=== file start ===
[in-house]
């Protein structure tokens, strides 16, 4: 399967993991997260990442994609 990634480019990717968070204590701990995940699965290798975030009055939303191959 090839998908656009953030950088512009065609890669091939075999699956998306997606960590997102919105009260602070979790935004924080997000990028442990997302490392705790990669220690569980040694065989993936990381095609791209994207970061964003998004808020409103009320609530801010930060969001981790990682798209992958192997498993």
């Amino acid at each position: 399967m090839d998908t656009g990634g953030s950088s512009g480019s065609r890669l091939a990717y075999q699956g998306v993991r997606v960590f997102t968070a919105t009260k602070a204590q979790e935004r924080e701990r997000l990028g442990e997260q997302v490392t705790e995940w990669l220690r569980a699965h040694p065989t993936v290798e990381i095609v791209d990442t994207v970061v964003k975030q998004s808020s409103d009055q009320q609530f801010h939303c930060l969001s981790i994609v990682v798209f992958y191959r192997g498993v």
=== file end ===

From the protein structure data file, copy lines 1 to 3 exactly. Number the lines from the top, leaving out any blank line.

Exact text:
[in-house]
């Protein structure tokens, strides 16, 4: 399967993991997260990442994609 990634480019990717968070204590701990995940699965290798975030009055939303191959 090839998908656009953030950088512009065609890669091939075999699956998306997606960590997102919105009260602070979790935004924080997000990028442990997302490392705790990669220690569980040694065989993936990381095609791209994207970061964003998004808020409103009320609530801010930060969001981790990682798209992958192997498993």
């Amino acid at each position: 399967m090839d998908t656009g990634g953030s950088s512009g480019s065609r890669l091939a990717y075999q699956g998306v993991r997606v960590f997102t968070a919105t009260k602070a204590q979790e935004r924080e701990r997000l990028g442990e997260q997302v490392t705790e995940w990669l220690r569980a699965h040694p065989t993936v290798e990381i095609v791209d990442t994207v970061v964003k975030q998004s808020s409103d009055q009320q609530f801010h939303c930060l969001s981790i994609v990682v798209f992958y191959r192997g498993v």